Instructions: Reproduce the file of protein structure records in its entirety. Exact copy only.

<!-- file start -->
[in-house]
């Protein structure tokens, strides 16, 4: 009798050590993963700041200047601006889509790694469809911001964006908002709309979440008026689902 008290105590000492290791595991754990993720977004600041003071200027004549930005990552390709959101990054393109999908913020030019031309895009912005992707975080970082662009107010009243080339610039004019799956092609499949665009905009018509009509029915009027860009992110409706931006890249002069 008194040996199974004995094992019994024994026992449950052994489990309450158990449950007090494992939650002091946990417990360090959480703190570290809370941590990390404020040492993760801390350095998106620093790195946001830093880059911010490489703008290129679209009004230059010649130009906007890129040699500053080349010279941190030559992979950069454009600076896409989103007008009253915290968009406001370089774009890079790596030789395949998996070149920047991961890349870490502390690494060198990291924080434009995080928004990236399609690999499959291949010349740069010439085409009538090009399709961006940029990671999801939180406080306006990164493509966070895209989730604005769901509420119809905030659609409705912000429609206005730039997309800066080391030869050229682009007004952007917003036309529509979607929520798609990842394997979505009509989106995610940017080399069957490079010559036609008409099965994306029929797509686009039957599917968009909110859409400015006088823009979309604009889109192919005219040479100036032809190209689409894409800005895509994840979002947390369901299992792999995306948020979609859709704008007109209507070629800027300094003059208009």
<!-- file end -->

[in-house]
């Protein structure tokens, strides 16, 4: 009798050590993963700041200047601006889509790694469809911001964006908002709309979440008026689902 008290105590000492290791595991754990993720977004600041003071200027004549930005990552390709959101990054393109999908913020030019031309895009912005992707975080970082662009107010009243080339610039004019799956092609499949665009905009018509009509029915009027860009992110409706931006890249002069 008194040996199974004995094992019994024994026992449950052994489990309450158990449950007090494992939650002091946990417990360090959480703190570290809370941590990390404020040492993760801390350095998106620093790195946001830093880059911010490489703008290129679209009004230059010649130009906007890129040699500053080349010279941190030559992979950069454009600076896409989103007008009253915290968009406001370089774009890079790596030789395949998996070149920047991961890349870490502390690494060198990291924080434009995080928004990236399609690999499959291949010349740069010439085409009538090009399709961006940029990671999801939180406080306006990164493509966070895209989730604005769901509420119809905030659609409705912000429609206005730039997309800066080391030869050229682009007004952007917003036309529509979607929520798609990842394997979505009509989106995610940017080399069957490079010559036609008409099965994306029929797509686009039957599917968009909110859409400015006088823009979309604009889109192919005219040479100036032809190209689409894409800005895509994840979002947390369901299992792999995306948020979609859709704008007109209507070629800027300094003059208009």